Journal article

Oxalate metal complexes in aerosol particles: Implications for the hygroscopicity of oxalate-containing particles

Furukawa T, Takahashi Y ...see all

Atmospheric Chemistry and Physics, vol. 11, issue 9 (2011) pp. 4289-4301

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Atmospheric aerosols have both a direct and an indirect cooling effect
that influences the radiative balance at the Earth's surface. It
has been estimated that the degree of cooling is large enough to
weaken the warming effect of carbon dioxide. Among the cooling factors,
secondary organic aerosols (SOA) play an important role in the solar
radiation balance in the troposphere as SOA can act as cloud condensation
nuclei (CCN) and extend the lifespan of clouds because of their high
hygroscopic and water soluble nature. Oxalic acid is an important
component of SOA, and is produced via several formation pathways
in the atmosphere. However, it is not certain whether oxalic acid
exists as free oxalic acid or as metal oxalate complexes in aerosols,
although there is a marked difference in their solubility in water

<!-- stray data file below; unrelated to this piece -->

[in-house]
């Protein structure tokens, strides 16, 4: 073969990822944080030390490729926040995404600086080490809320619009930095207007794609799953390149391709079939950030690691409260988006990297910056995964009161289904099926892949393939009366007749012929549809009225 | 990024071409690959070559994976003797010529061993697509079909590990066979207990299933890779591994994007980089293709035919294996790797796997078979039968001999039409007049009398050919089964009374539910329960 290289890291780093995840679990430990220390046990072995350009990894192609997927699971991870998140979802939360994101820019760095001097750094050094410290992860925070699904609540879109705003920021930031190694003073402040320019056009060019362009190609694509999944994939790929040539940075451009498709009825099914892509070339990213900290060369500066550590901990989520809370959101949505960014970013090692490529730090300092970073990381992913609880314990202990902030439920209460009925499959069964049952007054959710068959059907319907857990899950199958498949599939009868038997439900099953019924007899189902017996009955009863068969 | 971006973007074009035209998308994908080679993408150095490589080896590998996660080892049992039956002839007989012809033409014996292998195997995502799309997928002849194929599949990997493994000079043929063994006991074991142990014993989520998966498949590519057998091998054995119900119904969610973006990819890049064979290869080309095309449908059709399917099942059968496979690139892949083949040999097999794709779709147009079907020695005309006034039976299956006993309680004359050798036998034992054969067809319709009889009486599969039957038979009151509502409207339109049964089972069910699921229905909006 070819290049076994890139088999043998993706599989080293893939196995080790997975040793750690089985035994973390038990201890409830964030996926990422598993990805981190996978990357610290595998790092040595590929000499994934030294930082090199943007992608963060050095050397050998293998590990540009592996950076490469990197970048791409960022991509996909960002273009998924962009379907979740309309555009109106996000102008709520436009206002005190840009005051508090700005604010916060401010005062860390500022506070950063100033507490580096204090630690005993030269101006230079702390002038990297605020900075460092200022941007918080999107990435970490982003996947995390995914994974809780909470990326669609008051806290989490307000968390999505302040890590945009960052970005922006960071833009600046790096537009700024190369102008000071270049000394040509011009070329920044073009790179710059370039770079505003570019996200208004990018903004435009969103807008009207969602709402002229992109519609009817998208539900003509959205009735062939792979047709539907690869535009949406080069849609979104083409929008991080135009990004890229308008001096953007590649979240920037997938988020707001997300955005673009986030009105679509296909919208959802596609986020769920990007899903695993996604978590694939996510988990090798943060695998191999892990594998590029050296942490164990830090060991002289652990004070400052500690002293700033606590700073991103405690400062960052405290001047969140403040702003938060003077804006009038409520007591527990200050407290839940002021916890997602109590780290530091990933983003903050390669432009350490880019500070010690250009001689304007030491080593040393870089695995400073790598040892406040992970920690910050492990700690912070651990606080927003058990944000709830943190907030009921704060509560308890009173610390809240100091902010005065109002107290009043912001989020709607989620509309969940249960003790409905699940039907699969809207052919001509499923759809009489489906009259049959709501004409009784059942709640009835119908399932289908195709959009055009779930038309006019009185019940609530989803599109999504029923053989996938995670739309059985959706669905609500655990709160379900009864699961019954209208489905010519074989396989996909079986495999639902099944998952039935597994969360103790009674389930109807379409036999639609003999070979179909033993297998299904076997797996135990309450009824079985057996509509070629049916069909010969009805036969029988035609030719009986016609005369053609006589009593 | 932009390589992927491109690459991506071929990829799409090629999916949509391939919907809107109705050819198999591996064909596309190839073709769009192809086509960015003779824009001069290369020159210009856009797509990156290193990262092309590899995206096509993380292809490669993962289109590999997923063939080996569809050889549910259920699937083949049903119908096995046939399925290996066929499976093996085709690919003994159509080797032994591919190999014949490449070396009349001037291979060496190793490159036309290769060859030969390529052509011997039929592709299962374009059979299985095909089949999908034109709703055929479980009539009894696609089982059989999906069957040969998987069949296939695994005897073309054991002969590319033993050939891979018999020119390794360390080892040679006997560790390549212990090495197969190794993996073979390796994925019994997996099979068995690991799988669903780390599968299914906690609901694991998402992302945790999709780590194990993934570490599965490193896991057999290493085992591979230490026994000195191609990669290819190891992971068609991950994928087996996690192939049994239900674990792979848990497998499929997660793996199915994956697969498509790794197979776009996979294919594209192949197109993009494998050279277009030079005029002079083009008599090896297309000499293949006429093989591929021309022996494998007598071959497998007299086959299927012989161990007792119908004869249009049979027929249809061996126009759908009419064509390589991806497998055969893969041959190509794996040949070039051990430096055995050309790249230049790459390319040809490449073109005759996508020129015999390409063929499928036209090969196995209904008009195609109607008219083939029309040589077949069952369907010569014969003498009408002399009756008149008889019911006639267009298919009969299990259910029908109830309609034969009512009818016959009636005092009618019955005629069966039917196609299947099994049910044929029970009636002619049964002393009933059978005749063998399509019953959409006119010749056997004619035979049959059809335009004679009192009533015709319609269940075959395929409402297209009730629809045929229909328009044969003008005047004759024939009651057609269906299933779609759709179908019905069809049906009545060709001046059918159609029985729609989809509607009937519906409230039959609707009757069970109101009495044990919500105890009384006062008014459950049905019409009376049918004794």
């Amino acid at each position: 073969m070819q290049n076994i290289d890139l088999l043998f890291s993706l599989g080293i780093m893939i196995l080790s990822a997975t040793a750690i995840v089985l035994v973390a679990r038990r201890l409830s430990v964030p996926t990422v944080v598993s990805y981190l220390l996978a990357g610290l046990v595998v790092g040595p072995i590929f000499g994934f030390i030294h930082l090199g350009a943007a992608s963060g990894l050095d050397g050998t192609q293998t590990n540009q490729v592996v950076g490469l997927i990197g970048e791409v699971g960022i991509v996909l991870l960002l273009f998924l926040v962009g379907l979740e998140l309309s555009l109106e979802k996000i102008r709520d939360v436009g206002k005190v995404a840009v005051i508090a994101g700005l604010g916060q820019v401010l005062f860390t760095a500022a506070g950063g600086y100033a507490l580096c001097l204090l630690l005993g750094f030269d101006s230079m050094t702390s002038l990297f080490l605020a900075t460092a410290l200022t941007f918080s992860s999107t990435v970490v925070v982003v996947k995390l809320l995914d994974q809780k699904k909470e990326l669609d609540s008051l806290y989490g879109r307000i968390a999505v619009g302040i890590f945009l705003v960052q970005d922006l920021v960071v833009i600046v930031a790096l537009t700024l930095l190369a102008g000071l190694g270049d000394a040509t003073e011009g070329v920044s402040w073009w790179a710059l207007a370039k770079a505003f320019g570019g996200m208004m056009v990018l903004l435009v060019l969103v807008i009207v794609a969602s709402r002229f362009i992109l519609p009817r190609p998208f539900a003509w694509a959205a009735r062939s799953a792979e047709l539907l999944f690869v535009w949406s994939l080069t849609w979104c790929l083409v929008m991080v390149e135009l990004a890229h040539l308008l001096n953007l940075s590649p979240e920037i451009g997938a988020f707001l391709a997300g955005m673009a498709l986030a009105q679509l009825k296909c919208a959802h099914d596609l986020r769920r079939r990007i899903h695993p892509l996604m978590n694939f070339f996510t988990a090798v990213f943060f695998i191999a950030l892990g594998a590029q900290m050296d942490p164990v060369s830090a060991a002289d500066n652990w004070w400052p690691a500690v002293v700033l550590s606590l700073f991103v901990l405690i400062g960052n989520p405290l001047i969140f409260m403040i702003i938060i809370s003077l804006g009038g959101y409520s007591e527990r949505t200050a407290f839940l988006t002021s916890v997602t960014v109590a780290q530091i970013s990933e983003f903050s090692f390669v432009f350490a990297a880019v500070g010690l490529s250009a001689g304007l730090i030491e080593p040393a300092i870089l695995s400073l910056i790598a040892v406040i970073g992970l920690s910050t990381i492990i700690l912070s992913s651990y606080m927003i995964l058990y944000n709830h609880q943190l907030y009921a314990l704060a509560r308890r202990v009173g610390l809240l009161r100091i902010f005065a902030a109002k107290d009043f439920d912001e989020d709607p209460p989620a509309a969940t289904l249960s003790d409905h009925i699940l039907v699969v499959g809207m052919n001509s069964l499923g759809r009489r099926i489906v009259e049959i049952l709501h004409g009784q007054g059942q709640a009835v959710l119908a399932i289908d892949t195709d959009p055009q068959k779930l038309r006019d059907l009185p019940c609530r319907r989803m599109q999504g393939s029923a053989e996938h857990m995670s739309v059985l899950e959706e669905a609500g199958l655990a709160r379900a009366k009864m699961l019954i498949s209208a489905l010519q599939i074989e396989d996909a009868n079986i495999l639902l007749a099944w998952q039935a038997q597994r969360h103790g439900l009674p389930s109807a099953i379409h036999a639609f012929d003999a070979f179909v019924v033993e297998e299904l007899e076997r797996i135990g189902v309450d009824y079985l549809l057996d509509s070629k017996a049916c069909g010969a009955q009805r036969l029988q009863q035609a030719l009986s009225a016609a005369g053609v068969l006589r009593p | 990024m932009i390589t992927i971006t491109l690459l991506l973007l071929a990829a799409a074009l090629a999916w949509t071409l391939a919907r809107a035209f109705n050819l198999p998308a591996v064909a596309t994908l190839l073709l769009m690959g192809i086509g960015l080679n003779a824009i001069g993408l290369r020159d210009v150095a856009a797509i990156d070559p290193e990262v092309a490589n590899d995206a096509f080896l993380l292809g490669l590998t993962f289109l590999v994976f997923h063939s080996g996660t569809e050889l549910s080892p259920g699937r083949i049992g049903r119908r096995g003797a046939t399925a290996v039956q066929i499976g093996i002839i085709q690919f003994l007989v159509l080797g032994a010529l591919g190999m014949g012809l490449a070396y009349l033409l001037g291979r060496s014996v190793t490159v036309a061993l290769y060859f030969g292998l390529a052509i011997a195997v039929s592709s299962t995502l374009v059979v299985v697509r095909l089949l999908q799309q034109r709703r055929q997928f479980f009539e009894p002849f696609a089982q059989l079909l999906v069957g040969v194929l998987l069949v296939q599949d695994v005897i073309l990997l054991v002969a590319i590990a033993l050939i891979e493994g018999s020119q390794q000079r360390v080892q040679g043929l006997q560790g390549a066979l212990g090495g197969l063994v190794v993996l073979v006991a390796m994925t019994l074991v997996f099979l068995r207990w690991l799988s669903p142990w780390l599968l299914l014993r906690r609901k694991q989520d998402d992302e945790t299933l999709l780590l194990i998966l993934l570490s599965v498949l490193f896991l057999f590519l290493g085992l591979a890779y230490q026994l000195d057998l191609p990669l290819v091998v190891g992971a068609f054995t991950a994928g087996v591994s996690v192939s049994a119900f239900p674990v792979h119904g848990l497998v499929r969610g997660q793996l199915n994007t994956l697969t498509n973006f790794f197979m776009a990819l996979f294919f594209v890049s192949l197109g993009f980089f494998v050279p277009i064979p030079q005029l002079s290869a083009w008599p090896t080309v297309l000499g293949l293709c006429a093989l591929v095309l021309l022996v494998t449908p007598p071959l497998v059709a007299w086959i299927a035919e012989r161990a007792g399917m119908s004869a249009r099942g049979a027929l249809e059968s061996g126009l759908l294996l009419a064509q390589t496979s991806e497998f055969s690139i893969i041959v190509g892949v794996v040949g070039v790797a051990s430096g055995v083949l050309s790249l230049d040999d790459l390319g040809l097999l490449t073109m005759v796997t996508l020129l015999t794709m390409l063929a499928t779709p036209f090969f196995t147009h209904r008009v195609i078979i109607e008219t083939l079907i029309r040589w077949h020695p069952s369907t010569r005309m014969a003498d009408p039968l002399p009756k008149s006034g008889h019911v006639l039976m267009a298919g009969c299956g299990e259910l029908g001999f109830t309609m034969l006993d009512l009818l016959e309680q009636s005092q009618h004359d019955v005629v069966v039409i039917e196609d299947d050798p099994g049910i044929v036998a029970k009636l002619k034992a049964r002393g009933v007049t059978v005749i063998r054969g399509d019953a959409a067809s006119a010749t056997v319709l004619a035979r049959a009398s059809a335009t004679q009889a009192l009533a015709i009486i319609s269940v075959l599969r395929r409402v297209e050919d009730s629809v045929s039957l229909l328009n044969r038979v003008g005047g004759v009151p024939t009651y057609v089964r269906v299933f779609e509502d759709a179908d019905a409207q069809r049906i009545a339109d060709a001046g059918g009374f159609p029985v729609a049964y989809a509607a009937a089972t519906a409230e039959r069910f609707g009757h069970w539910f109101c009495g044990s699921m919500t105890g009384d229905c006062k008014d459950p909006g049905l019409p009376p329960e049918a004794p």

and their hygroscopicity. We employed X-ray absorption fine structure
spectroscopy to characterize the calcium (Ca) and zinc (Zn) in aerosols
collected at Tsukuba in Japan. Size-fractionated aerosol samples
were collected for this purpose using an impactor aerosol sampler.
It was shown that 10–60% and 20–100% of the total Ca and Zn in the
finer particles (respectively. Oxalic acid is hygroscopic and can thus increase the
CCN activity of aerosol particles, while complexes with various polyvalent
metal ions such as Ca and Zn are not hygroscopic, which cannot contribute
to the increase of the CCN activity of aerosols. Based on the concentrations
of noncomplexed and metal-complexed oxalate species, we found that
most of the oxalic acid is present as metal oxalate complexes in
the aerosols, suggesting that oxalic acid does not always increase
the hygroscopicity of aerosols in the atmosphere. Similar results
are expected for other dicarboxylic acids, such as malonic and succinic
acids. Thus, it is advisable that the cooling effect of organic aerosols
should be estimated by including the information on metal oxalate
complexes and metal complexes with other dicarboxylic acids in aerosols.

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  • T. Furukawa

  • Y. Takahashi

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